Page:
In Mukuru, bags of human poo are called ‘flying toilets’ because people tend to use them at home and, once it’s dark, they go outside and throw them as far as they can. At first I found myself wondering how people could bring themselves to poo in a bag and throw it into the street, or worse, into a neighbour’s house. But after a week here I can really see that there are not many alternatives; clean toilets are not being ignored or passed by, they are simply so rare that they aren’t an option at all for many people here.

I’ve been here a week now and have grown used to the sights and sounds of Mukuru. But I’m not sure that I could ever get used to the smells of Mukuru. The delicious aromas from food stalls and charcoal fires are interspersed with the distinct and terrible smell of rotting human waste. It hits the back of your throat and there have been many times in the last week when I have almost gagged at the smell of it.

In my last blog post, I told you about visiting the Oxfam-funded recycling plant in Kingston, Mukuru, with Eric Godia. After that visit, Eric and another youth group leader, Murimi Ngarira, took us to see their community and the surrounding areas by the river.

We walked along the busy mud roads of Kingston, through Bonholm and ended up in part of Mukuru called Jamaica. It took us a while to walk the fairly short distance, there were so many sights and sounds distracting us along the way. Brightly painted butchers and kiosks selling everything imaginable, tailors, cobblers and street food vendors all busy at work. Music blasted sporadically from different shop fronts and motorbikes sped over the muddy bumps and weaved through the crowds.

We came to a small wooden bridge, underneath which ran what looked like an open sewer. The water looked almost black with dirt and had small grey bubbles popping up on the surface. In it there were mounds of waste and rubbish, foil wrappers, old shoes, bottles and cans and hundreds of small plastic bags filled with human poo. Two days ago a man called Isaac told me that there were times when his family had been afraid of sitting down to eat at night as it was highly likely that a bag of poo might fly through the window and end up on your plate. Staring at the little polythene bags from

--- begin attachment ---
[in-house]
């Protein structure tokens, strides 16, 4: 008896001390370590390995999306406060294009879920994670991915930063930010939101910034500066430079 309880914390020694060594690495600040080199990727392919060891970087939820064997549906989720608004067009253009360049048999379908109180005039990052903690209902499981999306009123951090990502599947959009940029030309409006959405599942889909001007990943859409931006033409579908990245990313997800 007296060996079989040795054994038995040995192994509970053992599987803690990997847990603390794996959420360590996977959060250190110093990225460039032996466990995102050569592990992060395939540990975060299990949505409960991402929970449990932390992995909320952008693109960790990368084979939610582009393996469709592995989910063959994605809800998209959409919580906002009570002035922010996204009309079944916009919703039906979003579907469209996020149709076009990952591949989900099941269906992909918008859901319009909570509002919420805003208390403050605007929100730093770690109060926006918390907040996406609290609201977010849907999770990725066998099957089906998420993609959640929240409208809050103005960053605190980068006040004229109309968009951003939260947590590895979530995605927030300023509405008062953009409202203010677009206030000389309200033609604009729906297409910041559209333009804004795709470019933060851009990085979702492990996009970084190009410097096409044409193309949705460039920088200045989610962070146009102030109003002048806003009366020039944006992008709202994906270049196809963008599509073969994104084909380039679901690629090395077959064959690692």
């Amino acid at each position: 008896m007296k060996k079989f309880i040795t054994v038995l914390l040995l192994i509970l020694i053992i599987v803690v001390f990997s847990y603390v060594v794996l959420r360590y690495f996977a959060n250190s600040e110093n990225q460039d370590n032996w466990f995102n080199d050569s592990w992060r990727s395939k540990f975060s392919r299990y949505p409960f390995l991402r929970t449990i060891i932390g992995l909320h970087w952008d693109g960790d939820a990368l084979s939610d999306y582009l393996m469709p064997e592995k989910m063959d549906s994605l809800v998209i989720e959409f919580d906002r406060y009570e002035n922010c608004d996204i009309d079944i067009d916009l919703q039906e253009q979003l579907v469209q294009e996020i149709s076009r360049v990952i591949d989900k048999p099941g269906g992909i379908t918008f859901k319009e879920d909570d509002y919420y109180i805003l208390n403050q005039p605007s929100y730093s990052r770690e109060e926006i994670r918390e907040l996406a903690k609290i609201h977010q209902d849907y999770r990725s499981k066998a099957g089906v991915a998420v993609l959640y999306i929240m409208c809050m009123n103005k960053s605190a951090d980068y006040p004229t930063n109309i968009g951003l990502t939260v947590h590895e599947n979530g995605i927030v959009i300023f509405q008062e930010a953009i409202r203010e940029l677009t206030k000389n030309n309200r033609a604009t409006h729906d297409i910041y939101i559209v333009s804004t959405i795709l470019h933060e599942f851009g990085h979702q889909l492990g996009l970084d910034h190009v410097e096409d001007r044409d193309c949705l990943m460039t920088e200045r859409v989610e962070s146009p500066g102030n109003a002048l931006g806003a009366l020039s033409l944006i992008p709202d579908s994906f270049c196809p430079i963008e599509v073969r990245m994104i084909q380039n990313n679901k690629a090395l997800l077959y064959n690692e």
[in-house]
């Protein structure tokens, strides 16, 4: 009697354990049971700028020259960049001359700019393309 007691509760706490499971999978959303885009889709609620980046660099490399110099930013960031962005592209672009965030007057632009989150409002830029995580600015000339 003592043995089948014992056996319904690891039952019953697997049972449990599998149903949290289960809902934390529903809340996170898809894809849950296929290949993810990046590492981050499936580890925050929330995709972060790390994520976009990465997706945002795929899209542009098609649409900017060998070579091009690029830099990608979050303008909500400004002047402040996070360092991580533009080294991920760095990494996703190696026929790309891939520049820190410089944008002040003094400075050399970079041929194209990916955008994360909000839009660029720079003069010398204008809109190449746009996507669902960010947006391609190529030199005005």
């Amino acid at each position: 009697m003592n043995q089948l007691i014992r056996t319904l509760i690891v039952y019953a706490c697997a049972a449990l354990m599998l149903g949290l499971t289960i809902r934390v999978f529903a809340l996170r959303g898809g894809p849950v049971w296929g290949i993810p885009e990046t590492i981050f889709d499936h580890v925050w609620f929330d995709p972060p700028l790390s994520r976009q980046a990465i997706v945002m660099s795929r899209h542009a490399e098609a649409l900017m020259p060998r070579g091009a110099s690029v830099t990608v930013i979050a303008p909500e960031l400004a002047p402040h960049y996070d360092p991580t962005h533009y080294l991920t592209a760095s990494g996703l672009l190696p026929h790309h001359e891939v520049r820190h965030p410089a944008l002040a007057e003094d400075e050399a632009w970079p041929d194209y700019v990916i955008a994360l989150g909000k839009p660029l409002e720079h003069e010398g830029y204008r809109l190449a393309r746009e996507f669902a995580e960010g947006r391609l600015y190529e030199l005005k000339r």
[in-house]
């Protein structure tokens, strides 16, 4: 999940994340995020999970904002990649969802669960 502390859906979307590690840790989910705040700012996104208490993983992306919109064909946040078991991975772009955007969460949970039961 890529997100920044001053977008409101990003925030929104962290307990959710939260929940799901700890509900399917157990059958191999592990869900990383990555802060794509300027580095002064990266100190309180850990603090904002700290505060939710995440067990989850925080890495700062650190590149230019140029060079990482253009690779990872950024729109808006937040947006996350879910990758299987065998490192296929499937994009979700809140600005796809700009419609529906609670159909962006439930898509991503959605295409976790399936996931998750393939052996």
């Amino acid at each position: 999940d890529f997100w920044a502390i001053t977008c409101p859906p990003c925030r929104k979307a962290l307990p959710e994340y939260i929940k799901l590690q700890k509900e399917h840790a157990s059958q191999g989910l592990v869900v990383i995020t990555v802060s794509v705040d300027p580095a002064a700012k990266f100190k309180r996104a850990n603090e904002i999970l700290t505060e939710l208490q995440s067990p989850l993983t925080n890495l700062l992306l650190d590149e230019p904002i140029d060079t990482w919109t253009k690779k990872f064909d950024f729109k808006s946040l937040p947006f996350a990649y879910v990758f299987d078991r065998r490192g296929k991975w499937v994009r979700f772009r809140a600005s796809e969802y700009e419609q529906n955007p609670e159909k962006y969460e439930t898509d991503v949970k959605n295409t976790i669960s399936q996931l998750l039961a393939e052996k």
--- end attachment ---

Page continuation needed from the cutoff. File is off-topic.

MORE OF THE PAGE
the safety of the bridge I wondered how people even began to cope with living like this.

Eric and Murimi assured me that things have improved a lot in Kingston and the surrounding areas since the waste management and recycling project started up. “There used to be a lot more of this around. Even in the streets you would see lots of flying toilet bags but now you don’t see that as much.” Eric told me. “Our work here has really helped raise awareness that it is not good for the community to put waste in the streets.”

I have cautiously entered several ‘choos’ (public toilets) in the last week and am finding it hard to explain just how awful they are. Mostly pit latrines, they consist or a slab of concrete with a hole in the middle and two extra slabs either side for your feet. They are very dirty. Very. Covered in feces, urine and I’m not sure what else. The smell is toxic. I have been told that disease caused by lack of sanitation is common here and, after seeing a few of the ‘choos’, I’m not surprised.

For a moment I tried to imagine what the riverbank would look like if there was no rubbish, if children could play football without stepping on human waste, if the water ran blue.

As we came to the end of our walk in a part of Mukuru called Jamaica we popped in to see Murimi’s mum and sister who were busy at home preparing lunch for the family.  They showed us the family choo that sits outside about two metres from the house, made of four corrugated iron sheets and a hole carved out of the concrete floor that reaches down to the local sewer. The house itself sits on the banks of a river that runs through Mukuru separating Rueben and Kingston. “When it rains the river and the sewers overflow and the waste gets pushed up through the hole. It floods
all over the house and surrounding areas.” Murimi told us.

We wandered down to the river where there seemed to be lots of activity going on. A three story house was being built on the bank opposite, next to which children sledged down a mound of dirt and rubble on plastic sheeting, a group this side played football and a little further down a gathering of women were washing what we thought at first were clothes but later found out were plastic bags. The shallow river water rushed with force over rocks and licked at the banks that were almost entirely covered in litter and waste. The water was black as the night, a sight I had never seen
before. So filled with waste and poison it didn’t even look like water. For a moment I tried to imagine what the riverbank would look like if there was no rubbish, if children could play football without stepping on human waste, if the water ran blue. I’d like to think that one day that might be possible. Perhaps with people like Eric and Murimi around, it will be

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